A year after Google transformed into Alphabet, the only thing clear is how much its bets are losing

Happy birthday.
Happy birthday.
Image: Reuters/Morris Mac Matzen
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One year old, but one year wiser?

On Aug. 10, 2015, Google announced that it was folding itself into a new parent company, which it was calling Alphabet. A year later, it’s not entirely clear what’s really changed.

While CEO Larry Page didn’t make it entirely clear why the name was chosen (although perhaps it was because there was a Google property for every letter of the alphabet), investors were excited by the prospect of the corporate restructuring. It allowed Google to focus on the things it knows how to do well and make money on—search, advertising, Chrome, YouTube, the Android operating system—and shifted more pie-in-the-sky projects, like trying to cure death, build robots, and beam the internet from weather balloons, into a new division called “Other Bets.”

At first, it seemed like the move would help Alphabet keep key people like Sundar Pichai (by being able to promote him to CEO of Google), complete big acquisitions more easily, and report with more transparency on its various projects. While Pichai has indeed taken the helm and done a solid job of growing Google’s core business in the last year, Alphabet has not bought any massive companies, nor has it provided much more detail on the inner workings of its other projects. In reality, all we now know is that “Other Bets” is a massive money pit that hasn’t shown any signs of producing new businesses that could rival Google’s advertising business in terms of size or revenue.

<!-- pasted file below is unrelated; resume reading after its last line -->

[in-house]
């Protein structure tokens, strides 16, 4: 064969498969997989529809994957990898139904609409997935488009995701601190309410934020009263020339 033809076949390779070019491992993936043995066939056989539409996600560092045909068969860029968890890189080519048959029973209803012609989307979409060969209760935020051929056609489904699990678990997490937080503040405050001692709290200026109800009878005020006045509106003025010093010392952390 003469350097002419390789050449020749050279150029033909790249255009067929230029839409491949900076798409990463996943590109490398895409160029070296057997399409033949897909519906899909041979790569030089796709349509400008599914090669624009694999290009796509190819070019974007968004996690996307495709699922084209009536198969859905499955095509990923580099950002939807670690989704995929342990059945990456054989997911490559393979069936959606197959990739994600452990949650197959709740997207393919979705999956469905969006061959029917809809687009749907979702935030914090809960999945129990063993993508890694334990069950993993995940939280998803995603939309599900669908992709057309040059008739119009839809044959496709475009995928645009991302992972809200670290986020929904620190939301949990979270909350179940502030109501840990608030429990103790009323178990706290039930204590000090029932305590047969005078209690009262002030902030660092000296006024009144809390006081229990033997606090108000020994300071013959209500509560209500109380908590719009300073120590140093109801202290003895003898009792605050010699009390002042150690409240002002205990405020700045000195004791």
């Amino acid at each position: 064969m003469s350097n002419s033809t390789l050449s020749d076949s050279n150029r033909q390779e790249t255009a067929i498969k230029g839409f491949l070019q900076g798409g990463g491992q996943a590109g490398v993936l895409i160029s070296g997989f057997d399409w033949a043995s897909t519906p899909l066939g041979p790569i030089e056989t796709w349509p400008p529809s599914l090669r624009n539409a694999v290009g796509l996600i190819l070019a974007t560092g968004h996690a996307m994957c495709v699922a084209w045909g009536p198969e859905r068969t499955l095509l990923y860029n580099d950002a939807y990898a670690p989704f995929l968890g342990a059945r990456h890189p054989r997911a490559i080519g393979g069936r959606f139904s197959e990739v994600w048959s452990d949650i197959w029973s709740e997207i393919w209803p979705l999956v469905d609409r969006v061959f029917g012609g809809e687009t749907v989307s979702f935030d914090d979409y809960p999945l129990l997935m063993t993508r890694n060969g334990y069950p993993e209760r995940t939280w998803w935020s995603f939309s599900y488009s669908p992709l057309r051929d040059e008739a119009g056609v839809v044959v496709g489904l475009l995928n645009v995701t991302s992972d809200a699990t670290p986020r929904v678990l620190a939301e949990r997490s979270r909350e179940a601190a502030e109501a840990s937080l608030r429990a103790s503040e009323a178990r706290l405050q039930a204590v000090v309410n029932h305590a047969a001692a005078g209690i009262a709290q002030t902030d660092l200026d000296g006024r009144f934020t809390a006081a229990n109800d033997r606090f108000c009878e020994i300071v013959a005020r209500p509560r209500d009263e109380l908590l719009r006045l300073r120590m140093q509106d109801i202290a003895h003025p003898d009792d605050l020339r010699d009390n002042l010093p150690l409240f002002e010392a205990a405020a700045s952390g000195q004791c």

Google is still growing—its revenue last quarter was $21.3 billion, up 21% from a year earlier—but similar signs of life have not been seen in Other Bets. In the last four quarters, it’s lost over $3.7 billion, and only generated roughly $500 million in revenue, which works out to less than 1% of Alphabet’s quarterly sales.

Alphabet’s Other Bets includes things like Google Fiber, the company’s initiative to bring high-speed fiber-optic broadband to the US; Boston Dynamics, a research firm working on humanoid and dog-shaped robots for the military; and Nest, the internet-of-things company Google bought in 2014 that makes smart thermostats and other as-of-yet unnecessary gadgets. In the last year, Nest’s CEO Tony Fadell has left Alphabet amid claims that he was creating a “toxic” work atmosphere, and Boston Dynamics is apparently being shopped around for a buyer as Alphabet struggles to monetize its work.

Last year, The New York Times said Google was restructuring to “keep its lead as an innovator.” It’s certainly still very early in Alphabet’s life, but so far it’s been hard to see a future for the company that isn’t still dominated by Google’s advertising business. But as the company celebrates its first birthday, Wall Street doesn’t yet seem particularly concerned with Alphabet’s current lopsidedness—the company’s share price is currently flirting with its all-time high, hitting roughly $808 in after-hours trading at the time of publishing.